I have used many camera systems over the years, for various aspects of my work, including food, automotive, property and products etc.. Starting with film cameras such as Fujica, Contax and Nikon, before stubbing a tentative toe into the realm of digital cameras. The impact of digital on the commercial photography world still holds surprises, which I expect to continue with the launch of the new OM System OM1.However, let’s talk about using The OM SYSTEM for automotive photography.
I know there are arguments for larger sensors, creating specific looks blah blah blah. However, I particularly like the specific look I get from the Olympus/OM System cameras. I say Olympus, because at the time of writing this, my kit is still based around the Olympus OM-D EM-1 mkII.
Why didn’t I upgrade to the mkIII or the EM-1X?
Well, there were certainly performance advances, as well as advances in image quality with the newer models. But my mk II bodies were fine, and for me, the advances just didn’t warrant the cost of replacing two bodies. That is definitely about to change with the newly released OM-1.
However, I digress. So, how do I get my automotive images when shooting with an E-M1 mkII? Let me walk you through a shoot.
I had the opportunity to photograph the rather beautiful Mercedes SLR McLaren at William Loughran, esteemed supplier of performance and luxury cars, based in Preston.
It was a rather overcast day when I arrived to photograph this particular car. Not necessarily a bad thing, but I would have to be mindful to accentuate each curve and texture with my own lights, as I wouldn’t have the “free” third light as an overall key light, or additional accent light. The free light obviously being the sun, that rather rare and unreliable occurrence, here in the UK.
Frame left, and straight on, towards the bonnet of the car, I placed an Elinchrom ELB400, firing through a 65° high intensity reflector at an output of 5.0 (Equivalent to 200Ws). It was at a height of around five feet and angled towards the centre of the bonnet. For the right frame side of the vehicle, I placed an ELB1200, firing through another 65° high intensity reflector at an output of 6.0 (Equivalent to 400Ws). It was positioned to fire straight on to the side of the car. The test shot showed the highlight from reflection of the head just behind the door aperture. I moved the lightstand a little towards me, so the highlight was lost in the open door aperture.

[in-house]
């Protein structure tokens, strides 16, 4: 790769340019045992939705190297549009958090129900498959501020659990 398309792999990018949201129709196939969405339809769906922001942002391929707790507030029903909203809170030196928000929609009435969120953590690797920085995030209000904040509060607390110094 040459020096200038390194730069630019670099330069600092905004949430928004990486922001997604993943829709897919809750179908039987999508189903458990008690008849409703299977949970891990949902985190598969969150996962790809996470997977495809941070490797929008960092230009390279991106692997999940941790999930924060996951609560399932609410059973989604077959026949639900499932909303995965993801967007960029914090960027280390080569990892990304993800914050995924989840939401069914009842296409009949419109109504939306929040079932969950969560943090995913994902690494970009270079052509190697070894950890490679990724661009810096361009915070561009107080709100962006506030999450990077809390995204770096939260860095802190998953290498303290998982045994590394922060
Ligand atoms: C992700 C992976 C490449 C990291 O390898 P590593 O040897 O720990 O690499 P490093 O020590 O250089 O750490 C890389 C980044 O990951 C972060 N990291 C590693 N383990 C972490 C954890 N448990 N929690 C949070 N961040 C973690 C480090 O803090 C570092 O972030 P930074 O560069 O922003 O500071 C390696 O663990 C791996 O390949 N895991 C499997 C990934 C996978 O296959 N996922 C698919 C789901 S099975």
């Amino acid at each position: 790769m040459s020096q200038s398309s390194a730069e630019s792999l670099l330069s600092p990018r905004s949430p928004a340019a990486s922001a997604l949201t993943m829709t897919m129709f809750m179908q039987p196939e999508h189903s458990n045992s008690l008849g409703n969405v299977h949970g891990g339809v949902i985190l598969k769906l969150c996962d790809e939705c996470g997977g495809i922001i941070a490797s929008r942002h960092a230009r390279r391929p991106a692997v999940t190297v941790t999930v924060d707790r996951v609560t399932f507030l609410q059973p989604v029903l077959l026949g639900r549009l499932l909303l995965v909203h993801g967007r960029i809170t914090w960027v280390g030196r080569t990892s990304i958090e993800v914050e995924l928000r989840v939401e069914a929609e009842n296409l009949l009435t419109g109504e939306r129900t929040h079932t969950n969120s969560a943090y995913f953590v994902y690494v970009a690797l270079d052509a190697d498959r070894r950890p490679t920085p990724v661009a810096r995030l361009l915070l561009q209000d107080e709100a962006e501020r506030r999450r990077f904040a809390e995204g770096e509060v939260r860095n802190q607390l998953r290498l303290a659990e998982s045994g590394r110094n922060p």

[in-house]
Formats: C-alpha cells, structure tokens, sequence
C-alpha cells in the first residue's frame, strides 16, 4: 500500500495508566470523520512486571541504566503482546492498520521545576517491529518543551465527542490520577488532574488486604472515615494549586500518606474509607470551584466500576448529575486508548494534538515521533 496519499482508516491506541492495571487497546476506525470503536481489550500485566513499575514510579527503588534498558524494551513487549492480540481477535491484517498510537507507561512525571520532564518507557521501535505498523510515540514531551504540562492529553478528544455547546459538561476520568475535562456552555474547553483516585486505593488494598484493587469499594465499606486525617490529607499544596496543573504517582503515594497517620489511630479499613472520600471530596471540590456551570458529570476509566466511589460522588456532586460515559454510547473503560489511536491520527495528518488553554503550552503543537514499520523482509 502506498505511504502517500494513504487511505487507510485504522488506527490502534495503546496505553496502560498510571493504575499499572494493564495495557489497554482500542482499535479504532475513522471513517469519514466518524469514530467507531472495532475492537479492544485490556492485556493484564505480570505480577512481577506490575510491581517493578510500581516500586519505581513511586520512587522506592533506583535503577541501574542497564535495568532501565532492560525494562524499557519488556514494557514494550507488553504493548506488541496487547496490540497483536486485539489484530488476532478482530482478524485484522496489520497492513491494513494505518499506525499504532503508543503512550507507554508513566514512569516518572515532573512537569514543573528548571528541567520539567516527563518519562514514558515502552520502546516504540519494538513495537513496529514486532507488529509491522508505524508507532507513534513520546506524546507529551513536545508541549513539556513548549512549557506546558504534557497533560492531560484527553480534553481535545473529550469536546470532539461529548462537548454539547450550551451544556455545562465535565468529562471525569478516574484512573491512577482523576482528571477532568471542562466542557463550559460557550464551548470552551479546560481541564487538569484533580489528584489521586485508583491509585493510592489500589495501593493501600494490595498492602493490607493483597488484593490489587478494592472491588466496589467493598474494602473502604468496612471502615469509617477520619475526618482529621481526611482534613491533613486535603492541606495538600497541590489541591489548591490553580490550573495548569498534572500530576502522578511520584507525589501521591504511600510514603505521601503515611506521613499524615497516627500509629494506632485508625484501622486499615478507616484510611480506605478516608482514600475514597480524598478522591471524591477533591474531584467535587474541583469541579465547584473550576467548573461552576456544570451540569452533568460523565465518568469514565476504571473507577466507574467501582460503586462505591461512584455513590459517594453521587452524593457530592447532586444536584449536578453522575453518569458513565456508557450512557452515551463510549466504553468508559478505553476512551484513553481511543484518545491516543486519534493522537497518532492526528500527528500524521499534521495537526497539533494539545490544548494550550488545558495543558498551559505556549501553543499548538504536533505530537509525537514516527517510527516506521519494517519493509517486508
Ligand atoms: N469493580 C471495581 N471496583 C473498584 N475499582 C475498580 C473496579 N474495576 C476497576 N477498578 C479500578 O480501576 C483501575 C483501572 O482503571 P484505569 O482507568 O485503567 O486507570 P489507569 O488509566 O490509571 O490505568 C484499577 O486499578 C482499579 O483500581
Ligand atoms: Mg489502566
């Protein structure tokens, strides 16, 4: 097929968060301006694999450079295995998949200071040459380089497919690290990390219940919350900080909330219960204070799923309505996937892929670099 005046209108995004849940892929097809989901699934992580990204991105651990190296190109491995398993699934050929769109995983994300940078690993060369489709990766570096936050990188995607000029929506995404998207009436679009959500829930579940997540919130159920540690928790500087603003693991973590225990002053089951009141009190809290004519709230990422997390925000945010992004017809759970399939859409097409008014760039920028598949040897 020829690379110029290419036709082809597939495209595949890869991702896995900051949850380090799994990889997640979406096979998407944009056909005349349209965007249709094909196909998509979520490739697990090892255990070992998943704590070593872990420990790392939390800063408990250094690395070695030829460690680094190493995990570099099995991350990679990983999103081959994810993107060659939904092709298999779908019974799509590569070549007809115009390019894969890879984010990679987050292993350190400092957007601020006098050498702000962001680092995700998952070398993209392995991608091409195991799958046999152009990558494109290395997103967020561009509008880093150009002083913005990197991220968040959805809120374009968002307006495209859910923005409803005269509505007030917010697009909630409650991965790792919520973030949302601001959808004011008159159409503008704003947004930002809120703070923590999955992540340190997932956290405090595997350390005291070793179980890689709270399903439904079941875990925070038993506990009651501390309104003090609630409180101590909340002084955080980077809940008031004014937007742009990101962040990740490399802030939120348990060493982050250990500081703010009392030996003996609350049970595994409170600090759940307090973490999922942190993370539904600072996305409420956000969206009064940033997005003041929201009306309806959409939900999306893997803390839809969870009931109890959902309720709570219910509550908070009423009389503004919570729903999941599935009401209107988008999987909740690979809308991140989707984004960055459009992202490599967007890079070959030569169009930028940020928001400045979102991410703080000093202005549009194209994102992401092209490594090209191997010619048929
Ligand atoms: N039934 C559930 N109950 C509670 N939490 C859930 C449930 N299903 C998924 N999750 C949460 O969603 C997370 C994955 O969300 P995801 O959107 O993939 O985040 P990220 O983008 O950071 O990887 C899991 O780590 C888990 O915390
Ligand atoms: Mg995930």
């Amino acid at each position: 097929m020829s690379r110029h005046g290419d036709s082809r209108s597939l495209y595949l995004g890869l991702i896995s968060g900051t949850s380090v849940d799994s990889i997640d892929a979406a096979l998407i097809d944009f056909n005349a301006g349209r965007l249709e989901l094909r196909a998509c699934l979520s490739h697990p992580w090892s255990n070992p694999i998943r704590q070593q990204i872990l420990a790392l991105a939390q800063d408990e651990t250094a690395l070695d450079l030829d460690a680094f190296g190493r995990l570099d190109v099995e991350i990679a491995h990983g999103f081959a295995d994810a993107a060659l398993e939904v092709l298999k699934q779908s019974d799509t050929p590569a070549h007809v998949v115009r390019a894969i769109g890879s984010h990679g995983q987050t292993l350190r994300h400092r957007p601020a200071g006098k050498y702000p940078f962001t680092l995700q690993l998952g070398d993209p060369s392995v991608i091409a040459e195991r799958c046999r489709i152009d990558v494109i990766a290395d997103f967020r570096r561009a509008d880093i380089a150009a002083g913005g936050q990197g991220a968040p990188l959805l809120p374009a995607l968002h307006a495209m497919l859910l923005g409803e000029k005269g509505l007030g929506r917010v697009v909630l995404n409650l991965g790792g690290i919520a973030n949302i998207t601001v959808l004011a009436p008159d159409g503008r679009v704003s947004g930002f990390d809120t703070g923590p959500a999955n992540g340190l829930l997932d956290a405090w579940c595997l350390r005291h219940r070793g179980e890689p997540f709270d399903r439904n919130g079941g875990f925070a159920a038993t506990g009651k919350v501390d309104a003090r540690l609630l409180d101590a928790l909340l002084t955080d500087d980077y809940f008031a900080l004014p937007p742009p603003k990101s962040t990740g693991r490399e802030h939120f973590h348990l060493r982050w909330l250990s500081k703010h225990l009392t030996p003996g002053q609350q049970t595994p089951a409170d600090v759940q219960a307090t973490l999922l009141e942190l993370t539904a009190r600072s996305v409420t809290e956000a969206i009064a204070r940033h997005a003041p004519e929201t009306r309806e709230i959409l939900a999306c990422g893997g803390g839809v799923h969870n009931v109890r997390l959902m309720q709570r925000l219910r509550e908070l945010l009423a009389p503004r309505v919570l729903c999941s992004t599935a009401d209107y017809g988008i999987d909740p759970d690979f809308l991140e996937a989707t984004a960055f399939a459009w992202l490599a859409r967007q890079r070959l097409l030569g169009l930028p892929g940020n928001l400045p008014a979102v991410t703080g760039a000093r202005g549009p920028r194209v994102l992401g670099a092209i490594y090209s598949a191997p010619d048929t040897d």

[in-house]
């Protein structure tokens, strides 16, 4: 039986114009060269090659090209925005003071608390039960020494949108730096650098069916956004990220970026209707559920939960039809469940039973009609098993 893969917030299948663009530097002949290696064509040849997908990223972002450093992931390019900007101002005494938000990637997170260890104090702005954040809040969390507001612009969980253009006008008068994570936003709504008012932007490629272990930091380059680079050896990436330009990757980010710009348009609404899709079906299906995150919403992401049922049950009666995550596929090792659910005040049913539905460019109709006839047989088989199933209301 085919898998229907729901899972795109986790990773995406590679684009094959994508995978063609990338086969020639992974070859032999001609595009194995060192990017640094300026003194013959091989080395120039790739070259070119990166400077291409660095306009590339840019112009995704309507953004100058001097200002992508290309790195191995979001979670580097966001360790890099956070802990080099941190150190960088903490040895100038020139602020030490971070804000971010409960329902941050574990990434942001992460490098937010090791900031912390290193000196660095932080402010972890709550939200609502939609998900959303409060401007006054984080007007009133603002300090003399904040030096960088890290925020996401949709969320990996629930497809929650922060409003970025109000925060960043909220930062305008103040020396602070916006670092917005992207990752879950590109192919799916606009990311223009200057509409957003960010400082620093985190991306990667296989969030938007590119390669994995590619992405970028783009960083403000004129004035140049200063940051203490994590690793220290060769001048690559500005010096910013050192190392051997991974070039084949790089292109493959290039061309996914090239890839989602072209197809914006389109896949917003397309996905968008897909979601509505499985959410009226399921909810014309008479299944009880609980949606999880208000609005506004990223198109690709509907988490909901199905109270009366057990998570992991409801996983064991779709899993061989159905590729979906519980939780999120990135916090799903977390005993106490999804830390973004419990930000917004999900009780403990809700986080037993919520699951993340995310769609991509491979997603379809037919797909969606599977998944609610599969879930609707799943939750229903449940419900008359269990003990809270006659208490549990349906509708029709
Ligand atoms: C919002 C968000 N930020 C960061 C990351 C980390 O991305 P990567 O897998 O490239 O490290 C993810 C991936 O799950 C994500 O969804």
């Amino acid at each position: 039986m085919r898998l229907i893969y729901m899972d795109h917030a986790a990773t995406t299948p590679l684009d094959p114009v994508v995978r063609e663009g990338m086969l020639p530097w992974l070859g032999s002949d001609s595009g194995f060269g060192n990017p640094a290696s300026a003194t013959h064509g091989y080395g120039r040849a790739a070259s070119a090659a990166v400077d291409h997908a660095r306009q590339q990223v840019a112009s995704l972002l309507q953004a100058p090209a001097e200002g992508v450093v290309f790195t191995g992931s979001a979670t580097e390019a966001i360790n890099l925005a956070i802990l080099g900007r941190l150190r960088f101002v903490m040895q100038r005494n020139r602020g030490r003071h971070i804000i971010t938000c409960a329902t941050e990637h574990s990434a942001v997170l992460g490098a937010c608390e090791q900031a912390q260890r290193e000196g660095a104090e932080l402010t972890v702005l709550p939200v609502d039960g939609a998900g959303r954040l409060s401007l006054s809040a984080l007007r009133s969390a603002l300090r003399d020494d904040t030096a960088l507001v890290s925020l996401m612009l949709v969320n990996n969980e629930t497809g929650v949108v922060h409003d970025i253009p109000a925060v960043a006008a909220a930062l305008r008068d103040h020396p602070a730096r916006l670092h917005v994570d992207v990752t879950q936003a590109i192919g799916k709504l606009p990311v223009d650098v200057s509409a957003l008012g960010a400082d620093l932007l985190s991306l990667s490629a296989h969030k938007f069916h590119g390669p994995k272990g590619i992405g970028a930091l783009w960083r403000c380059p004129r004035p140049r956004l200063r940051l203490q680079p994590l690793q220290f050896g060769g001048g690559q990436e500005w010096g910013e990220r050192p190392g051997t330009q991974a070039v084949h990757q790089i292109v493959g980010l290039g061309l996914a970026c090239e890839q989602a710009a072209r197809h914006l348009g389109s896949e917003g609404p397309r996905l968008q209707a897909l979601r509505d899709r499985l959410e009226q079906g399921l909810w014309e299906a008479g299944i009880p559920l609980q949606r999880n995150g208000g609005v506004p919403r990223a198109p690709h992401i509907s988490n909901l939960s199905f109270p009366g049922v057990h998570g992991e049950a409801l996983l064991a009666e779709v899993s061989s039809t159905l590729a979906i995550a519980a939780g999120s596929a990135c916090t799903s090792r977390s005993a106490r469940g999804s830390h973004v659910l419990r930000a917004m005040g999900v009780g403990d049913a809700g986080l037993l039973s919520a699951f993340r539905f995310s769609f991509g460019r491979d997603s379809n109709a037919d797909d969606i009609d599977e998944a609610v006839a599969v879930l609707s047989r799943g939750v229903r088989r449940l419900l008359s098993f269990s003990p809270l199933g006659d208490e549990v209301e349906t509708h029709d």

Now, what about the camera?
My base exposure was 1/100th sec f16 at ISO200. I then shot three images, creating a bracketed sequence at ISO 64, 200 & 400. The images were initially combined in Lightroom, with selective additional blending done in Photoshop for detail.
I couldn’t bracket using traditional shutter speed settings, as it would have affected the recorded ambient light. I couldn’t bracket using the aperture settings because not only would it have affected the depth of field between each exposure, it would also have affected the recorded light from the lighting rig. Bracketing the images using the ISO affects the whole exposure, and allows the images to be combined in post. This gives greater detail in the shadows and the highlights, and when processed with a conservative eye, can produce appealing images for the client. (I prefer to manually blend my images, because…. well, I’m a masochist!).
I’ve occasionally had questions regarding sensor noise, particularly on five exposure images using this technique. The action of combining the images during the HDR process, mitigates most of the noise. It’s certainly something that hasn’t worried me with the E-M1 mkII, and I’m looking forward to the OM1 after seeing high ISO examples.
Something else I want to explore, is the high resolution ability. Meaning, I have the potential to capture 80Mp raw files. The camera basically takes eight images, using the image stabilisation system to offset each image, and then combines the images to create an 80Mp raw (or jpeg) file. I originally played with the HR settings when I first received the mkII all those years ago. It worked very well, but I couldn’t really incorporate it into my workflow. With the advances over the last five years, and especially with the new sensor in the OM1, I’m quite eager to try it once again. I know the computational time required for the image processing is much quicker, which was one of the main drawbacks I originally found with the mkII.
I’ll let you know how I get on.
Meanwhile, examples of my automotive work can be found here.